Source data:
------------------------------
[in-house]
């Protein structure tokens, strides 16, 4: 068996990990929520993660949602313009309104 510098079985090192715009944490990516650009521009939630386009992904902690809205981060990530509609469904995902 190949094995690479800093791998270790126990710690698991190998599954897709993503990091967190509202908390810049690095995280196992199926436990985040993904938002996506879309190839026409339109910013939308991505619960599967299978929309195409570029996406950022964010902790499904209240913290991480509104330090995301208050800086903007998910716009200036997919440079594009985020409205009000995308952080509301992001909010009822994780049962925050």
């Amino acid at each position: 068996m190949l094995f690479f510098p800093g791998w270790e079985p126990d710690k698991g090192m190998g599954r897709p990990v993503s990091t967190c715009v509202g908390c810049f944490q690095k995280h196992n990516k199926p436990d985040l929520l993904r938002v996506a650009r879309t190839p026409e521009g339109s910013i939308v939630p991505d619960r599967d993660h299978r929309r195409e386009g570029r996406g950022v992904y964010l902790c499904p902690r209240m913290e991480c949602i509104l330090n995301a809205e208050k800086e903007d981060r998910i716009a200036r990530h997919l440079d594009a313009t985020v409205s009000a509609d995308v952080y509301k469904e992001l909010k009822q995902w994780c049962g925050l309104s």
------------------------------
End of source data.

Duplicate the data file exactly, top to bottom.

[in-house]
């Protein structure tokens, strides 16, 4: 068996990990929520993660949602313009309104 510098079985090192715009944490990516650009521009939630386009992904902690809205981060990530509609469904995902 190949094995690479800093791998270790126990710690698991190998599954897709993503990091967190509202908390810049690095995280196992199926436990985040993904938002996506879309190839026409339109910013939308991505619960599967299978929309195409570029996406950022964010902790499904209240913290991480509104330090995301208050800086903007998910716009200036997919440079594009985020409205009000995308952080509301992001909010009822994780049962925050």
């Amino acid at each position: 068996m190949l094995f690479f510098p800093g791998w270790e079985p126990d710690k698991g090192m190998g599954r897709p990990v993503s990091t967190c715009v509202g908390c810049f944490q690095k995280h196992n990516k199926p436990d985040l929520l993904r938002v996506a650009r879309t190839p026409e521009g339109s910013i939308v939630p991505d619960r599967d993660h299978r929309r195409e386009g570029r996406g950022v992904y964010l902790c499904p902690r209240m913290e991480c949602i509104l330090n995301a809205e208050k800086e903007d981060r998910i716009a200036r990530h997919l440079d594009a313009t985020v409205s009000a509609d995308v952080y509301k469904e992001l909010k009822q995902w994780c049962g925050l309104s």